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Stormwater pollution: leading cause of water impairment.

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Municipalities are required under the Clean Water Act to reduce pollution from their MS4 (Municipal Separate Storm Sewer System) to the maximum extent practical. This type of pollution is considered nonpoint source pollution and is considered by EPA as one of the leading causes of impairment to our local waterways. As stormwater runs overland and into the storm sewer system it can pick up things such as pesticides, fertilizer, road salt, oil, grease, and sediment and carry these pollutants into our local streams through the storm sewer system.  These pollutants can harm aquatic life, reduce the aesthetic quality of the stream, impact water supplies, and increase flooding. The MS4 program is intended to reduce these impacts to our local waterways. The EDCSC municipal members are working together on their MS4 requirements.


Our Mission

The Eastern Delaware County Stormwater Collaborative (EDCSC) is a partnership of municipalities seeking efficient ways to better manage stormwater and improve water quality and the local environment within the Darby Creek watershed. The EDCSC works ensure compliance under the Municipal Separate Storm Sewer System (MS4) PA General permit through outreach, education, and on the ground improvements. Uncontrolled stormwater runoff is the leading cause of pollution to our local waterways and working to reduce the amount of stormwater that enters our creeks is vital to improving water quality and reducing community flooding. Municipal members include: Collingdale Borough, Darby Borough, Darby Township, East Lansdowne Borough, Glenolden Borough, Haverford Township, Morton Borough, Norwood Borough, Sharon Hill Borough, Upper Darby Township, and Yeadon Borough.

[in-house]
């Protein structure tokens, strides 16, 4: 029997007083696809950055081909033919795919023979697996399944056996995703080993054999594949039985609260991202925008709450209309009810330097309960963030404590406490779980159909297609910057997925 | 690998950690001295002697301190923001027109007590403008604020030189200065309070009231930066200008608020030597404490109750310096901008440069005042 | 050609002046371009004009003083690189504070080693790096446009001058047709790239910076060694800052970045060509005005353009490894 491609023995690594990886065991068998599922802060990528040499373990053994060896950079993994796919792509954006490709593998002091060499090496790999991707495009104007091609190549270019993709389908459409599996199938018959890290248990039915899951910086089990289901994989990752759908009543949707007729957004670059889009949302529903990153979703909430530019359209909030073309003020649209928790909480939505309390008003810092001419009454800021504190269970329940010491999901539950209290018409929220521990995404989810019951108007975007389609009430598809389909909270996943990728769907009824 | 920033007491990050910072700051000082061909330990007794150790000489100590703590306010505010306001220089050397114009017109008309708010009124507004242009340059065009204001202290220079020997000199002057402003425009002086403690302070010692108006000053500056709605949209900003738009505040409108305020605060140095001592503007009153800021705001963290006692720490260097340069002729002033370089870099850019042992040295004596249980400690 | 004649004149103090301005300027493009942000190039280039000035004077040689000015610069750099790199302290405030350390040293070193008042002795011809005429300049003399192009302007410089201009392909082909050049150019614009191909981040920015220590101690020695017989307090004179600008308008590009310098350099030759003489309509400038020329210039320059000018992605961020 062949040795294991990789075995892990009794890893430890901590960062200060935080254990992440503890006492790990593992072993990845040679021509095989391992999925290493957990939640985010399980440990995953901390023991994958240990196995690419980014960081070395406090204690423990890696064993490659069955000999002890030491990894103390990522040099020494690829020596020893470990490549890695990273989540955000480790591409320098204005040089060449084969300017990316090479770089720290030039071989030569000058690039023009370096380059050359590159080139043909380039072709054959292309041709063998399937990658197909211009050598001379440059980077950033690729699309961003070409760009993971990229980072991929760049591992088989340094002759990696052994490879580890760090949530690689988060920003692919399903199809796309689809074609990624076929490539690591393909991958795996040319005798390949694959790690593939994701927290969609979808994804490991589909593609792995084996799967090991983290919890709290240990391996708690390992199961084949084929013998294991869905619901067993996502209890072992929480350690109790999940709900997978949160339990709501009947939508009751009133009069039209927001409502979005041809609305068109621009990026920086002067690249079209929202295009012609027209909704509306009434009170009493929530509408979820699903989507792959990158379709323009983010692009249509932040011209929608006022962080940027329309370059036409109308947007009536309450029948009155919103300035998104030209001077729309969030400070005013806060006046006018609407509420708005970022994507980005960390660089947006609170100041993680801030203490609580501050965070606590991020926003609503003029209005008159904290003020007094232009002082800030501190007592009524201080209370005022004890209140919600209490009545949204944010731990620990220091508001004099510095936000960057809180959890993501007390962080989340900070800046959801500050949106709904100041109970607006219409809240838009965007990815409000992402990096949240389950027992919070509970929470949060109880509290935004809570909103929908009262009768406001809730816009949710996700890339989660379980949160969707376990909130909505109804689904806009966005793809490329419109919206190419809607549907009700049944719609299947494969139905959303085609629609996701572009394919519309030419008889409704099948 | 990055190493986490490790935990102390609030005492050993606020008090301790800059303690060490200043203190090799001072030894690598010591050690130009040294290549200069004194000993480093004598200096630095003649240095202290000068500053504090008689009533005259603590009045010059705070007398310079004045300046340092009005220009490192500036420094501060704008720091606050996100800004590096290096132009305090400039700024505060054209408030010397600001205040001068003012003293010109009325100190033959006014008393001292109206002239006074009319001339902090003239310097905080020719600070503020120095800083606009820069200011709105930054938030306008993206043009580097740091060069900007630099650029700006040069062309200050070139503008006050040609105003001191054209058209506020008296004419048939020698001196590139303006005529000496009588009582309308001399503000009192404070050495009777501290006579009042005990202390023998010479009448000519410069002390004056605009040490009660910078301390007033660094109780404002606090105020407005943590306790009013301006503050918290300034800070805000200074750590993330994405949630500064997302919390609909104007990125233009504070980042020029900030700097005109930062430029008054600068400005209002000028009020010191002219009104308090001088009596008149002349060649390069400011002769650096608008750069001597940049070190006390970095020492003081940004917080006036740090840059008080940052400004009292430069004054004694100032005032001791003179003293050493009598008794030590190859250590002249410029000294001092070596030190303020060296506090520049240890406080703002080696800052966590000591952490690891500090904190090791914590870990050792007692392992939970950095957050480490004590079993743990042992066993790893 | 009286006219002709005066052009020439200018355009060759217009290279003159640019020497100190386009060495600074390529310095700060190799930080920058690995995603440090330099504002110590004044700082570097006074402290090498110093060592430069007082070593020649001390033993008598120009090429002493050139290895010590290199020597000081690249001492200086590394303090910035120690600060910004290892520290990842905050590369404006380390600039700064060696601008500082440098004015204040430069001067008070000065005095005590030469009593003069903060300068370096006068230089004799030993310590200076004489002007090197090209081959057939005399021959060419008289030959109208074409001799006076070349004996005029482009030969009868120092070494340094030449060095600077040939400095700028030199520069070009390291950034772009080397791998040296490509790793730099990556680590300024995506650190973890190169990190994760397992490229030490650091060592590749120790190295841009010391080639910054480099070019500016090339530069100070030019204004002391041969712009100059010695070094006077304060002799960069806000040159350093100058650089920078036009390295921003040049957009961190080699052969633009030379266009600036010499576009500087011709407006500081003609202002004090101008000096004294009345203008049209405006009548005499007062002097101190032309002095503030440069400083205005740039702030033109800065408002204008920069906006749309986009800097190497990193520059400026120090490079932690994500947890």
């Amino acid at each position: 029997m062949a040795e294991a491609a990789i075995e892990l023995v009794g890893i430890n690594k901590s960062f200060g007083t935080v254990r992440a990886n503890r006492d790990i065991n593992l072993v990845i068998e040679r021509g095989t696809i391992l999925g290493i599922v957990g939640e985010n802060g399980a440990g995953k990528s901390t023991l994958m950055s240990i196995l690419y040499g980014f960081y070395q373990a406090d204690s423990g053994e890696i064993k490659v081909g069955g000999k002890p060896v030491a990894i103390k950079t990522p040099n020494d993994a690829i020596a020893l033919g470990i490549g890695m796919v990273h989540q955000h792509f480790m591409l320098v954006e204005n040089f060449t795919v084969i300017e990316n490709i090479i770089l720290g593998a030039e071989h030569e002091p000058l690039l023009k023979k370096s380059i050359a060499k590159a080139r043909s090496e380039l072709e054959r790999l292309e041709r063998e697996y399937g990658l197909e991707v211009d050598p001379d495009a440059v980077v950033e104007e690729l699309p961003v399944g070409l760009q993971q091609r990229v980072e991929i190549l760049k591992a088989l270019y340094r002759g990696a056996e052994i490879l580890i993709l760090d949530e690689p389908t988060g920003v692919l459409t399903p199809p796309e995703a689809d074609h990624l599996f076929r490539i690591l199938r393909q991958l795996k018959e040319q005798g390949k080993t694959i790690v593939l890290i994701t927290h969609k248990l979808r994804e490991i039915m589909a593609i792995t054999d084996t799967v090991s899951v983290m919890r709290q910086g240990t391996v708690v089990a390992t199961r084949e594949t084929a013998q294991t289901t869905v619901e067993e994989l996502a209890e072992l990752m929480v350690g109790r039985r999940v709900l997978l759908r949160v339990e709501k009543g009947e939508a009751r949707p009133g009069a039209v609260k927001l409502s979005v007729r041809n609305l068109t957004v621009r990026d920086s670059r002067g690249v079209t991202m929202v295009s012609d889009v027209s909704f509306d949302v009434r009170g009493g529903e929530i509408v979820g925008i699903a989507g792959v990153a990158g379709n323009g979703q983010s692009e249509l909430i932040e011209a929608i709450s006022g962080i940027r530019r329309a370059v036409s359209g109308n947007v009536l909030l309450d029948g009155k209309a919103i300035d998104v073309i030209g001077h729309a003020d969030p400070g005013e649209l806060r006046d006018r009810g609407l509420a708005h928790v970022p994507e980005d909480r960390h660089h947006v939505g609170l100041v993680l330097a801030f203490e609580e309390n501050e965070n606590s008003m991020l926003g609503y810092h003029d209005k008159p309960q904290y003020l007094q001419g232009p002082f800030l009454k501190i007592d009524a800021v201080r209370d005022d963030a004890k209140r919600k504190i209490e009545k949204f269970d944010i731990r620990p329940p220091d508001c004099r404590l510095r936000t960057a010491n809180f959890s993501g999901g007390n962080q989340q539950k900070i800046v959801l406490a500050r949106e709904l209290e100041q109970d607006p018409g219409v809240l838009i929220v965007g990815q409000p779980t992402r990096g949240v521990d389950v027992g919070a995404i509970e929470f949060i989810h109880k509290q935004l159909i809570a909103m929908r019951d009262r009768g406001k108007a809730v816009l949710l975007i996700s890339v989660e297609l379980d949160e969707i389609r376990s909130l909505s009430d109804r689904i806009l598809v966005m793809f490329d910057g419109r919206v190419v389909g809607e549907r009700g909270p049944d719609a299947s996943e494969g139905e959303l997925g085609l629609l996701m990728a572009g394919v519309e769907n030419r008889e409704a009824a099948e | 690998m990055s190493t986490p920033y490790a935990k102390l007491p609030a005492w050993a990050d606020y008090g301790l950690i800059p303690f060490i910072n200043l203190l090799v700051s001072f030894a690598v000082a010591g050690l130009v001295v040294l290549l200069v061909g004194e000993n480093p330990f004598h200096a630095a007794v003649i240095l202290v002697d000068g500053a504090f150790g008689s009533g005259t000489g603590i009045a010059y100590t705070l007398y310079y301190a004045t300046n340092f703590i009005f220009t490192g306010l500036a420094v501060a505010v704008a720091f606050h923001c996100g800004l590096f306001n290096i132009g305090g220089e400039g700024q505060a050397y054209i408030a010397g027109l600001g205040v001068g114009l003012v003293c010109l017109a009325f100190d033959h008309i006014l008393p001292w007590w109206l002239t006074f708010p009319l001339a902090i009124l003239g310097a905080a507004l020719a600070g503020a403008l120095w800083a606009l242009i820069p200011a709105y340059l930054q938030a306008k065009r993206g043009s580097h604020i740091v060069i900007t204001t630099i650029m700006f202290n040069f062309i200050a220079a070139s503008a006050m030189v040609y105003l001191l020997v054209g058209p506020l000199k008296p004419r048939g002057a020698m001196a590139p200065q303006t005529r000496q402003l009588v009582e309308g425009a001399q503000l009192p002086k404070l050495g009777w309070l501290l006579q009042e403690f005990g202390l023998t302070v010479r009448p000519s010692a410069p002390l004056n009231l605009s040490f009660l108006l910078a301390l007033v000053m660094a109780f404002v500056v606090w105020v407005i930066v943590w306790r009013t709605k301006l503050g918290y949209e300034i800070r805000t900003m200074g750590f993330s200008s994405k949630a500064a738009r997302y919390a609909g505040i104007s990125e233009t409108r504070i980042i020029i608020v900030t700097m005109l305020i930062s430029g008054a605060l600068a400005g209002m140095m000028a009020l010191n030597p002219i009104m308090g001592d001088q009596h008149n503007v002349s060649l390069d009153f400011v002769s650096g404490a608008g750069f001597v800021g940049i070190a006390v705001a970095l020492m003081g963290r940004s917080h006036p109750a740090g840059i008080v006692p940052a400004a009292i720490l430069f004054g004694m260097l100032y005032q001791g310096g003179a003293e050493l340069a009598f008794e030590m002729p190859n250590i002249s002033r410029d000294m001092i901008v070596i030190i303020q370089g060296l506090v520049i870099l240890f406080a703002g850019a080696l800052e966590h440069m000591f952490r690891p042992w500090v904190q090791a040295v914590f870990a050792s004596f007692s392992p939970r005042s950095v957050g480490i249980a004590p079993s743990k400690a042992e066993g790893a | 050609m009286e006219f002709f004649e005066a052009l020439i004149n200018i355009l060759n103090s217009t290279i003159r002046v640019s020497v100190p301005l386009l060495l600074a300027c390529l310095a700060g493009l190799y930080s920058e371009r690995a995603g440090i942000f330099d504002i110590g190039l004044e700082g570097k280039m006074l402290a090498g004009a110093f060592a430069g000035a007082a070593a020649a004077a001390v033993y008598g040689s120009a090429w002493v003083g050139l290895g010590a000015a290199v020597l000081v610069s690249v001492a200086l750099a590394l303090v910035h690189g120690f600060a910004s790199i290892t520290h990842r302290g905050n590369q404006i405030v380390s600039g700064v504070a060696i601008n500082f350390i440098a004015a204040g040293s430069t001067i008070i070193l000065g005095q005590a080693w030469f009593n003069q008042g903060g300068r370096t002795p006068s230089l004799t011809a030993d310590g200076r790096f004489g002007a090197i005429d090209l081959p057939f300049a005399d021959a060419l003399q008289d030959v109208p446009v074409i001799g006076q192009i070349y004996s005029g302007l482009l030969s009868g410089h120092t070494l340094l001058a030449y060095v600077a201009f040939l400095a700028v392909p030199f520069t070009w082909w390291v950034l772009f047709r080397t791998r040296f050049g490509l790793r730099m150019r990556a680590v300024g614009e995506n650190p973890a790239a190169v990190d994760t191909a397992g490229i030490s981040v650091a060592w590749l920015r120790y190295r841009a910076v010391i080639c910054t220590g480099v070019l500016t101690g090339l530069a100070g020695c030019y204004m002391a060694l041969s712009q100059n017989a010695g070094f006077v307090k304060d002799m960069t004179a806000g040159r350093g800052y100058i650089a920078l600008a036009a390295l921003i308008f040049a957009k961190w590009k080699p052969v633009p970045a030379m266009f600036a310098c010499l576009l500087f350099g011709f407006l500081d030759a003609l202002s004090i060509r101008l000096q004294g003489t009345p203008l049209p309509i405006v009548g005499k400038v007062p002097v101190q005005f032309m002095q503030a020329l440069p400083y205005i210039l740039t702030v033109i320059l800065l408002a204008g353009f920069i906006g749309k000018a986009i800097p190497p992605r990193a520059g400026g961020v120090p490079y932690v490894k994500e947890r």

The EDCSC meets monthly on the second Tuesday. All meetings are open to the public.


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Rain gardens reduces rain runoff by allowing storm water to soak into the ground.

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Storm water from urban runoff and sewers is one of the leading causes of pollution in rivers and lakes.


One inch of rain during a storm generates more than 600 gallons of water running off of a 1,000-square-foot roof.

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